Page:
Machine Learning (Command Centre)

The creation of a Smart City is the melting pot for a multitude of complex and inter-dependent problems. This is where city authorities are expected to step in and proactively monitor/manage the city’s infrastructure, via various information and communication technology channels to ensure a better quality of life for its citizens. Multiple utility monitoring of the infrastructure of a city i.e. the monitoring of water management, automatic waste collection, traffic management, security and surveillance etc. till date, has no readily available singular hardware/software platform; the need for which, is imperative. Thus, the planning of a city’s infrastructure monitoring/maintenance can be done, by the integration of all the utilities on a singular platform called the ‘City Command and Control Centre’, which is a collection of various technologies and engineering functions. Inputs from diverse systems like, electrical, mechanical and hydraulics can be collected by it, by using industry protocols like Modbus and Backnet, along with ICT inputs from Intelligent Building Management system (IBMS) and the varied Information Technology involved in miscellaneous utilities. With mission mode programs like the Smart City Mission in tow, State governments are looking at the deployment of integrated hardware devices coupled to its IT infrastructure, however, the differentiator in this race which sets it apart from conventional system integration is the customized leveraging of machine learning as opposed to just the upgradation of physical hardware. Most OEMs provide inbuilt analytics in their equipment/hardware, which serves only the original design purpose,creating a divide in due technological evolution. The need thus arises, for an agile Command Control Centre, which is flexible enough to allow Smart City/Municipality teams to develop new machine algorithms of their choice via open source tools/techniques like Python, R etc.The creation of a flexible Analytics Platform, hence, shall have the following requirements:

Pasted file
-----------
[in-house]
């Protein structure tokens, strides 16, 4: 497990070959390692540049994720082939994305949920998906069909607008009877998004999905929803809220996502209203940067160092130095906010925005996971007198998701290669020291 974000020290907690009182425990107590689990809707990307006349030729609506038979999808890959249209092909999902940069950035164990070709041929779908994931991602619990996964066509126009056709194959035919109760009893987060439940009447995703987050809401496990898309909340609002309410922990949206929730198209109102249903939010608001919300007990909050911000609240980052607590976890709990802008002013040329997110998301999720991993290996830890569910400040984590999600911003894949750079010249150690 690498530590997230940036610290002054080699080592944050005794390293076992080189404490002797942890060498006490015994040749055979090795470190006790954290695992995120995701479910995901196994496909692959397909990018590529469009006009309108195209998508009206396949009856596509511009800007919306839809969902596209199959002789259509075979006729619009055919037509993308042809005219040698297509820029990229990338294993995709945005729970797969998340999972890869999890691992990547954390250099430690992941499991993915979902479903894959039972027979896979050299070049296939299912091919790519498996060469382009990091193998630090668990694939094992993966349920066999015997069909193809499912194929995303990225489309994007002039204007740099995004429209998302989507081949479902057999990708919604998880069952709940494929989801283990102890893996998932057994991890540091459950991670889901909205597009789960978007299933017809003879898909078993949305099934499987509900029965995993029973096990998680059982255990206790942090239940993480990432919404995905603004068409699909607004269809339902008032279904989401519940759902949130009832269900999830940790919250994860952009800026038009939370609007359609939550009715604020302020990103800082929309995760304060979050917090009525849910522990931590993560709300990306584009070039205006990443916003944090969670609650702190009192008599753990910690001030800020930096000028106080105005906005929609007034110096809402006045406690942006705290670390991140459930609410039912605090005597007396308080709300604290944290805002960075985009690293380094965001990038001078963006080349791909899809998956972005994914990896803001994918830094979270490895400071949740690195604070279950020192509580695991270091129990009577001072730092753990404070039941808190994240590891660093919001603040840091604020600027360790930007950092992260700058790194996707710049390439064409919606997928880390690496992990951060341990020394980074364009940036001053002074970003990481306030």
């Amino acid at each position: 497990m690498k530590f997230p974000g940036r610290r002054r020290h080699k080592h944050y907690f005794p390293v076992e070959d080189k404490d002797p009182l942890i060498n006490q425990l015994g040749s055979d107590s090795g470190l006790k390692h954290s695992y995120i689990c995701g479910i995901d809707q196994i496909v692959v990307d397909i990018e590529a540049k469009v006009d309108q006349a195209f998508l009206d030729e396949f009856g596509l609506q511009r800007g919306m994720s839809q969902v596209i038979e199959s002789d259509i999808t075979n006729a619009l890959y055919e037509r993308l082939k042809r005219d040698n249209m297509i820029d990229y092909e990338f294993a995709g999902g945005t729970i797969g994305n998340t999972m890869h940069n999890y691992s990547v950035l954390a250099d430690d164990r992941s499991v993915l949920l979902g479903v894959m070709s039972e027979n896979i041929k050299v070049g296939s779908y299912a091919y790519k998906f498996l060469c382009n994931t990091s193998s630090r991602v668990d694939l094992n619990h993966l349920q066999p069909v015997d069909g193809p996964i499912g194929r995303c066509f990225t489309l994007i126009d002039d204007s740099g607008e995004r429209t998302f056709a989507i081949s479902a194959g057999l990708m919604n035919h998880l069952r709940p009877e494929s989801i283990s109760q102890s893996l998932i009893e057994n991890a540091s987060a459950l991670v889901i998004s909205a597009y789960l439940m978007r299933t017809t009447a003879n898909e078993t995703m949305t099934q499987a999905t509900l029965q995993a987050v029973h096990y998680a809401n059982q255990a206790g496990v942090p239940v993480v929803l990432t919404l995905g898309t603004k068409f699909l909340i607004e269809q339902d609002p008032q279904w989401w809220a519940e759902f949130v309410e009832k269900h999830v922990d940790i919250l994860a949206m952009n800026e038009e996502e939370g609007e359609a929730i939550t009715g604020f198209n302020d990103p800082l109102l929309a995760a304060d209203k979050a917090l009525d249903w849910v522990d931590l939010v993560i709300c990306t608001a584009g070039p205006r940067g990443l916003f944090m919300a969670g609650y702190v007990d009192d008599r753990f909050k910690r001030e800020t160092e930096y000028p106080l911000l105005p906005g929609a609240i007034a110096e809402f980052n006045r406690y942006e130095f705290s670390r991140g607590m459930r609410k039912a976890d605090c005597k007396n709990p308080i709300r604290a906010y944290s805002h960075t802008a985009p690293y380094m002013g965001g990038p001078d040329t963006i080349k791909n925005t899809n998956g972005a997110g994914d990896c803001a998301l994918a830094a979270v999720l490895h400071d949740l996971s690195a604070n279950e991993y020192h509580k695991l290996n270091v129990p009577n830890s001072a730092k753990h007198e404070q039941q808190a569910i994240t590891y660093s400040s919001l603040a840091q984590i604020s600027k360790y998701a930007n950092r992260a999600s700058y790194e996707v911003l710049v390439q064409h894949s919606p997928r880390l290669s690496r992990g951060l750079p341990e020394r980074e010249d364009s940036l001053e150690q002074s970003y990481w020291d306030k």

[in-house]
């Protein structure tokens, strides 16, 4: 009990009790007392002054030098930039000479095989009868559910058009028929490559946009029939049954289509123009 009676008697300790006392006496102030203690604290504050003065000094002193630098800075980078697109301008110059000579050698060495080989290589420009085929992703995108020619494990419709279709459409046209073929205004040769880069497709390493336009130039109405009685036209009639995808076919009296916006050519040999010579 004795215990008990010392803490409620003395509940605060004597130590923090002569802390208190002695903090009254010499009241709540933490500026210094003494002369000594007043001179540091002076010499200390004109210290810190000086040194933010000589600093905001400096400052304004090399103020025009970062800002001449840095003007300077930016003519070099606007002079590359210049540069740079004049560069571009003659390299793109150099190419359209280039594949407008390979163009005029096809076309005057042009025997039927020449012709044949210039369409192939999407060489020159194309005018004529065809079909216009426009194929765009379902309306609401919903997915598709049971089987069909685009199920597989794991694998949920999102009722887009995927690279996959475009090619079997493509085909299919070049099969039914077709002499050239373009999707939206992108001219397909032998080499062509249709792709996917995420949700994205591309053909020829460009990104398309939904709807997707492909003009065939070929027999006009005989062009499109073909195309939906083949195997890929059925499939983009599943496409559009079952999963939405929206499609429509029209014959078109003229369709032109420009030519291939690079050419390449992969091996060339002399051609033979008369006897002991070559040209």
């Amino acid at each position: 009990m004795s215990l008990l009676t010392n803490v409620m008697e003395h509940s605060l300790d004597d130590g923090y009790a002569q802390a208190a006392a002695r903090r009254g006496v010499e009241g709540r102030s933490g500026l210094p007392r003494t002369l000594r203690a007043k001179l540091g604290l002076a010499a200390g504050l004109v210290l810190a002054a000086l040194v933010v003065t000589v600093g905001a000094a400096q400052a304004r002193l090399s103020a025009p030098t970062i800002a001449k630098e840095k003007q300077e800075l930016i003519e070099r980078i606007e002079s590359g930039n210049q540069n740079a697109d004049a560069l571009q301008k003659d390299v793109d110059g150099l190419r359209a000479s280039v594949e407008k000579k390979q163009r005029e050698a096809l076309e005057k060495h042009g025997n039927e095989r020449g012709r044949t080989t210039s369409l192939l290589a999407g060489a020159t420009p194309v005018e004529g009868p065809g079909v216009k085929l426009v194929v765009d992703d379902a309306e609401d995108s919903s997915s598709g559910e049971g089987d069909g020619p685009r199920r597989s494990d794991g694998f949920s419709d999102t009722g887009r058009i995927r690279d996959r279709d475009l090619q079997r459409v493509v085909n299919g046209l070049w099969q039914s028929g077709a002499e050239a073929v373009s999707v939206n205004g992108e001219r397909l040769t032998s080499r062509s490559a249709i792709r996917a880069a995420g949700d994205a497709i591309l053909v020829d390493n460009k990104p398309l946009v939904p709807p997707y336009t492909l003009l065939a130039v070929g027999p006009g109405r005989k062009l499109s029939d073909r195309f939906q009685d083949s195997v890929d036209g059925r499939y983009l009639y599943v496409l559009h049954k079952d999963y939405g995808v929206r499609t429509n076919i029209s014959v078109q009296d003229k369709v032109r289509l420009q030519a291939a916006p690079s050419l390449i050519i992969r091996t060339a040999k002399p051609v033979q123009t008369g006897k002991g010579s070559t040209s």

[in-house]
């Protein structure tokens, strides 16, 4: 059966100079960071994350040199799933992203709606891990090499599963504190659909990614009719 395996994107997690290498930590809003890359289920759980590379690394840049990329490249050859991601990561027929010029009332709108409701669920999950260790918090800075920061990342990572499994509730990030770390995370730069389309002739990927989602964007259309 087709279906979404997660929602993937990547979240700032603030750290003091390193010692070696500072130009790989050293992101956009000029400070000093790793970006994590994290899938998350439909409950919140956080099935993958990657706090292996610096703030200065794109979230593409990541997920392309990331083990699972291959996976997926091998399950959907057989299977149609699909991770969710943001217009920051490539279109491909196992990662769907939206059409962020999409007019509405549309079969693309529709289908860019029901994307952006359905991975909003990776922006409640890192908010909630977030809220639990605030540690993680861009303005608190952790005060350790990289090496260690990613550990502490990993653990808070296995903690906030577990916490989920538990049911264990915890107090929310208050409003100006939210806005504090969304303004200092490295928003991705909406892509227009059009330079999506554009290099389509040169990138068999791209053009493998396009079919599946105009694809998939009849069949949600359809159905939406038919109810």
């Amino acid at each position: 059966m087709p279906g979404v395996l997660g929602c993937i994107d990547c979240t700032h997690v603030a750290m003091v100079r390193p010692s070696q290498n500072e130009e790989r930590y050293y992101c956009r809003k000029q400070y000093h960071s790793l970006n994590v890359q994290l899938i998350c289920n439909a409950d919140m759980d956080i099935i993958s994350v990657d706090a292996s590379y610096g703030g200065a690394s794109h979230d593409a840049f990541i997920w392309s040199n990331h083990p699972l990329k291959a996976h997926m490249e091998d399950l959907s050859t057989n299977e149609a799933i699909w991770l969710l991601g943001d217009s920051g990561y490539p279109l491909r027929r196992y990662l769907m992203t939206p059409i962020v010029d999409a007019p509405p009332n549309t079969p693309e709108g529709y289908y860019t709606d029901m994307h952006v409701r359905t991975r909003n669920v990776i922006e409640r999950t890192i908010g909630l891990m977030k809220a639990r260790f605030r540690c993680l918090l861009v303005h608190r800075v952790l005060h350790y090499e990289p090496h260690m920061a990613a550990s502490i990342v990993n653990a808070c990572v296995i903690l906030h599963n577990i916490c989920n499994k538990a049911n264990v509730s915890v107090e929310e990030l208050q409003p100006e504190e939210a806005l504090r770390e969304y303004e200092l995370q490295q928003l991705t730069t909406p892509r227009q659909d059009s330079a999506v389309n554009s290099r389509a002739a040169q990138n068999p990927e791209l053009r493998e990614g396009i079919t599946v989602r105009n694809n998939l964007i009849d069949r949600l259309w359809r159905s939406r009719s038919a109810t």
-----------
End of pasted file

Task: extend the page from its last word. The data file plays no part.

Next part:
• A standardized data layer needs to be provided, that gathers and normalizes data from sensors and systems (including external systems/applications).
  • Allowance of Machine Learning algorithms to be developed, by the usage of this normalized data.
  • The development of the machine learning algorithms should not be restricted to only the integrated analytics platform. It should be flexible enough to allow Smart City/municipality to develop, integrate and deploy data science models, using any machine learning tool/technique.
  • Allowing both – the results of the machine learning algorithm to be displayed as a part of the integrated CCC solution and providing flexibility for the results to be displayed on a 3rd party Visualization tool; by allowing the analysis data to be exported into formats like – XML, JSON, Excel, PDF, CSV etc.
For the proper functioning of smart cities, a future-ready, agile, integrated platform that can seamlessly facilitate the flow of information through a flexible, centralized command and control center is crucial; as the citizens of interconnected cities will greatly benefit from the enhanced service delivery/optimization of all utilities. Hence, this paradigm shift, in urban development to be comprehensive, interconnected and agile is essential for the ushering of an urban renaissance, that smart cities promise to pave the way for.

Author: Rajiv Diwan, Practice Head – Advanced Analytics

Rajiv Diwan heads the Advanced Analytics Practice at ITL and is responsible for both – customer acquisition and defining solution offerings of the Practice. He has setup the CoE on Machine Learning from scratch at ITL and has been instrumental in penetrating into new verticals for ITL; including BFSI. Rajiv is engineering graduate from BIT, Bangalore with specialization in Computer Science; having over 18 years of experience in Analytics, Data warehousing, BI and Large Program Management.

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